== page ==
IS and Cultural Genocide: Antiquities Trafficking in the Terrorist State
December 13, 2016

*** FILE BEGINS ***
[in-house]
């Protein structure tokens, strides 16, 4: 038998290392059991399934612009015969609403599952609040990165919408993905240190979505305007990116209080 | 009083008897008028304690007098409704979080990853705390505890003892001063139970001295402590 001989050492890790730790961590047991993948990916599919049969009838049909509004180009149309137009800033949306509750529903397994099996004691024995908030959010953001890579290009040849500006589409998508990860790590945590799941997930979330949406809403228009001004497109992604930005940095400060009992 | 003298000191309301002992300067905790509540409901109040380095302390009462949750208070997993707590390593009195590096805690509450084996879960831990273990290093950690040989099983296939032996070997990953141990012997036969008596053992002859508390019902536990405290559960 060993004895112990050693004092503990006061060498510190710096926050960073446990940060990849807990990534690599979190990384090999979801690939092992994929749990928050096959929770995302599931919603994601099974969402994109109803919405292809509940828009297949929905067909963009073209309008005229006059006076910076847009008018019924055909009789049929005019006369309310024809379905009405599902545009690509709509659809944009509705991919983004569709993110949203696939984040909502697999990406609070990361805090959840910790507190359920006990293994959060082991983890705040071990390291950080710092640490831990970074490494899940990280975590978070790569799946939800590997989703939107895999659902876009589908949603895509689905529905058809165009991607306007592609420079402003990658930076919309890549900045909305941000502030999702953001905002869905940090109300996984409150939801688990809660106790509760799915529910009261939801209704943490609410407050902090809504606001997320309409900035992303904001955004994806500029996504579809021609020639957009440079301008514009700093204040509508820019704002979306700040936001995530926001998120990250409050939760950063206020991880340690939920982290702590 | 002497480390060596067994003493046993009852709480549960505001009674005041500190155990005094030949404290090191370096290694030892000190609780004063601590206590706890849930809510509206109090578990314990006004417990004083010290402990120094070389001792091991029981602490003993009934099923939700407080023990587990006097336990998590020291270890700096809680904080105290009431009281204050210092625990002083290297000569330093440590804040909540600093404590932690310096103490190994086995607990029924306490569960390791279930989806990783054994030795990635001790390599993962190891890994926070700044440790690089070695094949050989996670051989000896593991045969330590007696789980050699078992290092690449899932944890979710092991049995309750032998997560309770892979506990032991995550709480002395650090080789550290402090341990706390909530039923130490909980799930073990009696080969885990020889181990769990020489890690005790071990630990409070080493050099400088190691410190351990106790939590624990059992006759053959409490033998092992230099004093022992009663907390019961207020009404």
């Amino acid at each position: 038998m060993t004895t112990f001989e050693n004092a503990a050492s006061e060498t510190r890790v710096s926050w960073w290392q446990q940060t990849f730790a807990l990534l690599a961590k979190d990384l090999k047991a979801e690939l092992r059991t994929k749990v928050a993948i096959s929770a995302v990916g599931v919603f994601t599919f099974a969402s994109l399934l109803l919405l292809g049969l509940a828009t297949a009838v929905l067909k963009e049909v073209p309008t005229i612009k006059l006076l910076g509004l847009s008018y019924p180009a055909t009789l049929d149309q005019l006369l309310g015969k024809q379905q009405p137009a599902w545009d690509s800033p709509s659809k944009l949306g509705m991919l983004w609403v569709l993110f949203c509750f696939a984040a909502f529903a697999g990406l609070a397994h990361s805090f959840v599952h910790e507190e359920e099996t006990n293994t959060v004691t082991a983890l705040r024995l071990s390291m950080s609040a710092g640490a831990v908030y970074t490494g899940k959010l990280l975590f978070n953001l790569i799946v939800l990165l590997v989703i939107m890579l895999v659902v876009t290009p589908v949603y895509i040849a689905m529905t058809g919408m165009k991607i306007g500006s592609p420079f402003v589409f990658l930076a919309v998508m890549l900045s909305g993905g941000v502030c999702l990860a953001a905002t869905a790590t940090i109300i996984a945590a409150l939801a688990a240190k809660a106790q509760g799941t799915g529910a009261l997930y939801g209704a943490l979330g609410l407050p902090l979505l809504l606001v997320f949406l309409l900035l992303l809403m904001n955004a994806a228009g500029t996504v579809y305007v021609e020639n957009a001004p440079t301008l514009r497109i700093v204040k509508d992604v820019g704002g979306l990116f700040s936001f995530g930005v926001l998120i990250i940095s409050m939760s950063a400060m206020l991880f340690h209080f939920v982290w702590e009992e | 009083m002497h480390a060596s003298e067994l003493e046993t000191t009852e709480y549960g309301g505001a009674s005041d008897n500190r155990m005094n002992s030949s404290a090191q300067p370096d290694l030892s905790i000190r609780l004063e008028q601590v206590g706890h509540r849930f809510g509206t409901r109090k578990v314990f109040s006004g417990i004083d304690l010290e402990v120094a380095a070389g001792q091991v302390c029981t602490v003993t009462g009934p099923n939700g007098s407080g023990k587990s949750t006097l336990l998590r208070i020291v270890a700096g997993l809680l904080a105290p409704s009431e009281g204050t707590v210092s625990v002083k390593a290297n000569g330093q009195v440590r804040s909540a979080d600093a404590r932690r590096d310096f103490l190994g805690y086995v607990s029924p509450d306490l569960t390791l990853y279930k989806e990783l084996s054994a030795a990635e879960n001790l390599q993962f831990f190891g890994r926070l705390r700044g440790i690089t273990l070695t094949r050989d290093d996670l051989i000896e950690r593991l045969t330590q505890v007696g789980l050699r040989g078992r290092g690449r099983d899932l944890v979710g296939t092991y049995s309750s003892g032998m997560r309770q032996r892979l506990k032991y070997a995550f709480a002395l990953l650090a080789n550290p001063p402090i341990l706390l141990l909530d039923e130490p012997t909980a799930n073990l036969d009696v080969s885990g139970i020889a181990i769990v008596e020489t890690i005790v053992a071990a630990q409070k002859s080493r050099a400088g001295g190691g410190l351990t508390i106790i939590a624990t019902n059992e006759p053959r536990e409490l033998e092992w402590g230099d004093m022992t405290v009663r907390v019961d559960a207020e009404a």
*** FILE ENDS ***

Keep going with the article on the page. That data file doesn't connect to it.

In IS and Cultural Genocide: Antiquities Trafficking in the Terrorist State, the writing team of Retired Brigadier General Russell Howard, Marc Elliott, and Jonathan Prohov offer compelling research that reminds government and military officials of the moral, legal, and ethical dimensions of protecting cultural antiquities from looting and illegal trafficking. Internationally, states generally agree on the importance of protecting antiquities, art, and cultural property not only for their historical and artistic importance, but also because such property holds economic, political, and social value for nations and their peoples. Protection is in the common interest because items or sites are linked to the common heritage of mankind. The authors make the point that a principle of international law asserts that cultural or natural elements of humanity’s common heritage should be protected from exploitation and held in trust for future generations. The conflicts in Afghanistan, and especially in Iraq and Syria, coupled with the rise of the Islamic State (IS), have brought renewed attention to the plight of cultural heritage in the Middle East and throughout the world.
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